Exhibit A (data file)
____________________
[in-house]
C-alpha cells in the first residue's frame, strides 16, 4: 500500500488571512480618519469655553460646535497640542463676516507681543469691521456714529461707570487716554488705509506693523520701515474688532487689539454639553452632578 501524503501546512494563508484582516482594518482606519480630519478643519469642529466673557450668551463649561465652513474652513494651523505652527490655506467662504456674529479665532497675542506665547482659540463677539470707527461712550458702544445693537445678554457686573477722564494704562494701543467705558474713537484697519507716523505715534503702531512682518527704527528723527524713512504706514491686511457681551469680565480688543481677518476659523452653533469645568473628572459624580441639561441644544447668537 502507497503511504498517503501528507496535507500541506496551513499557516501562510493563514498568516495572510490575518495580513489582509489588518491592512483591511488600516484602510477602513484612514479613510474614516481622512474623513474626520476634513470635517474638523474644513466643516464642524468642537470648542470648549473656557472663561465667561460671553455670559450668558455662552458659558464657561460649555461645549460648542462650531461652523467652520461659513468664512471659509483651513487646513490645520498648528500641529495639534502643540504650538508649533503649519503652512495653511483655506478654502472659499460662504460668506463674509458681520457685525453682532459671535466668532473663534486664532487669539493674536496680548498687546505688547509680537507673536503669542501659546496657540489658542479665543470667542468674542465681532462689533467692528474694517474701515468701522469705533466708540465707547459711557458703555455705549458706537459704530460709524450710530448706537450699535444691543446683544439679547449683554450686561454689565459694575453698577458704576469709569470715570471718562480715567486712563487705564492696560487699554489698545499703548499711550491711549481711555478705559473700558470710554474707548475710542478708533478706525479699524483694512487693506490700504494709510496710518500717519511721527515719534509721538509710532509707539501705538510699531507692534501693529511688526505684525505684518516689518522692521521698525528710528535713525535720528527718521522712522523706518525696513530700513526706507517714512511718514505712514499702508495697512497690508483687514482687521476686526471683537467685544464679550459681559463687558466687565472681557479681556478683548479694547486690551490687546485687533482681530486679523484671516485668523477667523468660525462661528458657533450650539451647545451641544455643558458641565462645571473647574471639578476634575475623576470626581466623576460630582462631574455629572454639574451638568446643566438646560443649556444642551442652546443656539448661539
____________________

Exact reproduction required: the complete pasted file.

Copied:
[in-house]
C-alpha cells in the first residue's frame, strides 16, 4: 500500500488571512480618519469655553460646535497640542463676516507681543469691521456714529461707570487716554488705509506693523520701515474688532487689539454639553452632578 501524503501546512494563508484582516482594518482606519480630519478643519469642529466673557450668551463649561465652513474652513494651523505652527490655506467662504456674529479665532497675542506665547482659540463677539470707527461712550458702544445693537445678554457686573477722564494704562494701543467705558474713537484697519507716523505715534503702531512682518527704527528723527524713512504706514491686511457681551469680565480688543481677518476659523452653533469645568473628572459624580441639561441644544447668537 502507497503511504498517503501528507496535507500541506496551513499557516501562510493563514498568516495572510490575518495580513489582509489588518491592512483591511488600516484602510477602513484612514479613510474614516481622512474623513474626520476634513470635517474638523474644513466643516464642524468642537470648542470648549473656557472663561465667561460671553455670559450668558455662552458659558464657561460649555461645549460648542462650531461652523467652520461659513468664512471659509483651513487646513490645520498648528500641529495639534502643540504650538508649533503649519503652512495653511483655506478654502472659499460662504460668506463674509458681520457685525453682532459671535466668532473663534486664532487669539493674536496680548498687546505688547509680537507673536503669542501659546496657540489658542479665543470667542468674542465681532462689533467692528474694517474701515468701522469705533466708540465707547459711557458703555455705549458706537459704530460709524450710530448706537450699535444691543446683544439679547449683554450686561454689565459694575453698577458704576469709569470715570471718562480715567486712563487705564492696560487699554489698545499703548499711550491711549481711555478705559473700558470710554474707548475710542478708533478706525479699524483694512487693506490700504494709510496710518500717519511721527515719534509721538509710532509707539501705538510699531507692534501693529511688526505684525505684518516689518522692521521698525528710528535713525535720528527718521522712522523706518525696513530700513526706507517714512511718514505712514499702508495697512497690508483687514482687521476686526471683537467685544464679550459681559463687558466687565472681557479681556478683548479694547486690551490687546485687533482681530486679523484671516485668523477667523468660525462661528458657533450650539451647545451641544455643558458641565462645571473647574471639578476634575475623576470626581466623576460630582462631574455629572454639574451638568446643566438646560443649556444642551442652546443656539448661539